Female sadhus (sadhvis) exist in many sects. In many cases, the women that take to the life of renunciation are widows, and these types of sadhvis often live secluded lives in ascetic compounds. Sadhvis are sometimes regarded by some as manifestations or forms of the Goddess, or Devi, and are honoured as such. There have been a number of charismatic sadhvis that have risen to fame as religious teachers in contemporary India, e.g. Anandamayi Ma, Sarada Devi, Mata Amritanandamayi, and Karunamayi.

Jainism

The Jain community is traditionally discussed in its texts with four terms: sadhu (monks), sadhvi or aryika (nuns), sravaka (laymen householders) and sravika (laywomen householders). As in Hinduism and Buddhism, the Jain householders support the monastic community. The sadhus and sadhvis are intertwined with the Jain lay society, perform murtipuja (Jina idol worship) and lead festive rituals, and they are organized in a strongly hierarchical monastic structure.

There are differences between the Digambara and Svetambara sadhus and sadhvi traditions. The Digambara sadhus own no clothes as a part of their interpretation of Five vows, and they live their ascetic austere lives in nakedness. The Digambara sadhvis wear white clothes. The Svetambara sadhus and sadhvis both wear white clothes. According to a 2009 publication by Harvey J. Sindima, Jain monastic community had 6,000 sadhvis of which less than 100 belong to the Digambara tradition and rest to Svetambara.

A Vaishnava sadhu in Kathmandu, with a Urdhva Pundra mark on his forehead.

The processes and rituals of becoming a sadhu vary with sect; in almost all sects, a sadhu is initiated by a guru, who bestows upon the initiate a new name, as well as a mantra, (or sacred sound or phrase), which is generally known only to the sadhu and the guru and may be repeated by the initiate as part of meditative practice.

Becoming a sadhu is a path followed by millions. It is supposed to be the fourth phase in a Hindu's life, after studies, being a father and a pilgrim, but for most it is not a practical option. For a person to become sadhu needs vairagya. Vairagya means desire to achieve something by leaving the world (cutting familial, societal and earthly attachments).[citation needed]

A person who wants to become sadhu must first seek a guru. There, he or she must perform guruseva which means service. The guru decides whether the person is eligible to take sannyasa by observing the sisya (the person who wants to become a sadhu or sanyasi). If the person is eligible, guru upadesa (which means teachings) is done. Only then, the person transforms into sanyasi or sadhu. There are different types of sanyasis in India who follow different sampradya. But, all sadhus have a common goal: attaining moksha (liberation).[citation needed]

A sadhu in Madurai, India.

Kumbh Mela, a mass-gathering of sadhus from all parts of India, takes place every three years at one of four points along sacred rivers in India, including the holy River Ganges. In 2007 it was held in Nasik, Maharashtra. Peter Owen-Jones filmed one episode of "Extreme Pilgrim" there during this event. It took place again in Haridwar in 2010. Sadhus of all sects join in this reunion. Millions of non-sadhu pilgrims also attend the festivals, and the Kumbh Mela is the largest gathering of human beings for a single religious purpose on the planet. The Kumbh Mela of 2013 started on 14 January of that year at Allahabad.[citation needed] At the festival, sadhus appear in large numbers, including those "completely naked with ash-smeared bodies, [who] sprint into the chilly waters for a dip at the crack of dawn".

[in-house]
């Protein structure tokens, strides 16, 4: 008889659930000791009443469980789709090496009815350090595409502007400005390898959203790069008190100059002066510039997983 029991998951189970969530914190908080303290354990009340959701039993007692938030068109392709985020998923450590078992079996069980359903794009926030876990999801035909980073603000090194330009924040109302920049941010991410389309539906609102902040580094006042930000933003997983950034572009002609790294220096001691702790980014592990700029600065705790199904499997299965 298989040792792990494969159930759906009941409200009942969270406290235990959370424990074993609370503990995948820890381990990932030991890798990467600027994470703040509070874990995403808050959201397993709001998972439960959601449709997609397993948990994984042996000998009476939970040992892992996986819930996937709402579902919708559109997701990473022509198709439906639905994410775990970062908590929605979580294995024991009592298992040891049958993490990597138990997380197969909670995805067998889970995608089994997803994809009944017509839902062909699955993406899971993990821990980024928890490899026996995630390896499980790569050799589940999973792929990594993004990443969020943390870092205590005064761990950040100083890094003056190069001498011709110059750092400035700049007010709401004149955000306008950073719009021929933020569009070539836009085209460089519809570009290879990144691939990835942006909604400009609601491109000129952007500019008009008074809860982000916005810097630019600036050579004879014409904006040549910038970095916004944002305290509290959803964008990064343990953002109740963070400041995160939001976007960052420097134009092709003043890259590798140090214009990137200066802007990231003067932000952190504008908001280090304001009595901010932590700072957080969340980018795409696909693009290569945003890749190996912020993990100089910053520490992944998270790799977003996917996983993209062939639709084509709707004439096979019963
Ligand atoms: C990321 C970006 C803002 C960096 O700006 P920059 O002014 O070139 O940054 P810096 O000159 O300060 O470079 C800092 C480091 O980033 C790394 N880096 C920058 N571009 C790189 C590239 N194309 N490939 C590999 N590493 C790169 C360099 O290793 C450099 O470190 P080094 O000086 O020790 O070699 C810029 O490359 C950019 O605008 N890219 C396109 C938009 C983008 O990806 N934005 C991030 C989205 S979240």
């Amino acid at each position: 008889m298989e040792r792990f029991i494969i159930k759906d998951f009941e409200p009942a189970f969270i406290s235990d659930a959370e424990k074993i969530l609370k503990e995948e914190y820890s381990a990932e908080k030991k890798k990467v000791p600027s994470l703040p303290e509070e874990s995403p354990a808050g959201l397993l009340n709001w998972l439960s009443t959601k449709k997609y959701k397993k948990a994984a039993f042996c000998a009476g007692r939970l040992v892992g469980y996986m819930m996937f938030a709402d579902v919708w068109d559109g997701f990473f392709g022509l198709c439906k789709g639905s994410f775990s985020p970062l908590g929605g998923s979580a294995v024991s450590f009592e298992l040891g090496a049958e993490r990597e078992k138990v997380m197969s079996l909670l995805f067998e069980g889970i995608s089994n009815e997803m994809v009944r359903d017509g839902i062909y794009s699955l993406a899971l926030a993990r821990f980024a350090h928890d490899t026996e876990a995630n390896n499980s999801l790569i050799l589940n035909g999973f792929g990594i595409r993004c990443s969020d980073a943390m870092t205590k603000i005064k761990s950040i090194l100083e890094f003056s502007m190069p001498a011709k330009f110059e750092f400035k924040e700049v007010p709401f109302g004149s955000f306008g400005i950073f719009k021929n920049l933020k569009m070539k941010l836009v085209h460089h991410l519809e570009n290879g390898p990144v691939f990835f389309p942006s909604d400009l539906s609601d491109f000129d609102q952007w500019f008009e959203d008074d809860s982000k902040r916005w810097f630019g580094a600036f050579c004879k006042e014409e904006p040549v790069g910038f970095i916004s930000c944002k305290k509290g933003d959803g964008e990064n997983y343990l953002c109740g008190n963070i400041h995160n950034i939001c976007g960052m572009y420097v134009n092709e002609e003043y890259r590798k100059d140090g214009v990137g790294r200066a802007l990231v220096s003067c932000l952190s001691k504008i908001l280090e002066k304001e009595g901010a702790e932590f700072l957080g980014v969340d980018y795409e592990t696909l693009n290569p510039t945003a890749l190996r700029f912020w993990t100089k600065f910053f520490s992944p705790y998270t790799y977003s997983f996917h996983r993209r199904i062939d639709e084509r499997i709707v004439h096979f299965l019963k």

• Sadhu
  • Sadhu in Orchha

  • A sadhu in Kathmandu, Nepal

  • Sadhu in Orchha, Madhya Pradesh

  • Sadhus walking on Durbar Square, Kathmandu

  • Sadhu from Vârânasî

  • Sadhu by the Ghats on the Ganges

  • Sadhus at Kathmandu Durbar Square

  • A sadhu playing flute

  • Sadhu in Varanasi, India.

  • Sadhu at Kaathe Swyambhu, Kathmandu

  • Sadhu in India.

  • Sadhvi or female Sadhu at the Gangasagar Fair transit camp, Kolkata.

  • Sadhu at a river bank

  • Sadhu in Nepal

  • Shiva sadhu in Pushkar, India.

  1. See for example:
    अग्ने विश्वेभिः स्वनीक देवैरूर्णावन्तं प्रथमः सीद योनिम् । कुलायिनं घृतवन्तं सवित्रे यज्ञं नय यजमानाय साधु ॥१६॥ – Rigveda 6.15.16 (Rigveda Hymn सूक्तं ६.१५, Wikisource)
    प्र यज्ञ एतु हेत्वो न सप्तिरुद्यच्छध्वं समनसो घृताचीः । स्तृणीत बर्हिरध्वराय साधूर्ध्वा शोचींषि देवयून्यस्थुः ॥२॥ – Rigveda 7.43.2 (Rigveda Hymn सूक्तं ७.४३, Wikisource)
    यथाहान्यनुपूर्वं भवन्ति यथ ऋतव ऋतुभिर्यन्ति साधु । यथा न पूर्वमपरो जहात्येवा धातरायूंषि कल्पयैषाम् ॥५॥ – Rigveda 10.18.5 (Rigveda Hymn सूक्तं १०.१८, Wikisource), etc.
  1. Brian Duignan, Sadhu and swami, Encyclopædia Britannica
  2. Jaini 1991, p. xxviii, 180.
  3. Klaus K. Klostermaier (2007). A Survey of Hinduism: Third Edition. State University of New York Press. p. 299. ISBN 978-0-7914-7082-4.
  4. ″Autobiography of an Yogi″, Yogananda, Paramhamsa, Jaico Publishing House, 127, Mahatma Gandhi Road, Bombay Fort Road, Bombay (Mumbai) - 400 0023 (ed.1997) p.16
  5. Sadhu, Monier Williams Sanskrit English Dictionary with Etymology, Oxford University Press, page 1201
  6. Flood, Gavin. An introduction to Hinduism. (Cambridge University Press: Cambridge, 1996) p. 92. ISBN 0-521-43878-0
  7. Arthur Anthony Macdonell. A Practical Sanskrit Dictionary. p. 346.
  8. Dolf Hartsuiker. Sadhus and Yogis of India Archived 15 October 2007 at the Wayback Machine.
  9. White, David Gordon (2012), The Alchemical Body: Siddha Traditions in Medieval India, University of Chicago Press, pp. 7–8
  10. David N. Lorenzen and Adrián Muñoz (2012), Yogi Heroes and Poets: Histories and Legends of the Naths, State University of New York Press, ISBN 978-1438438900, pages x-xi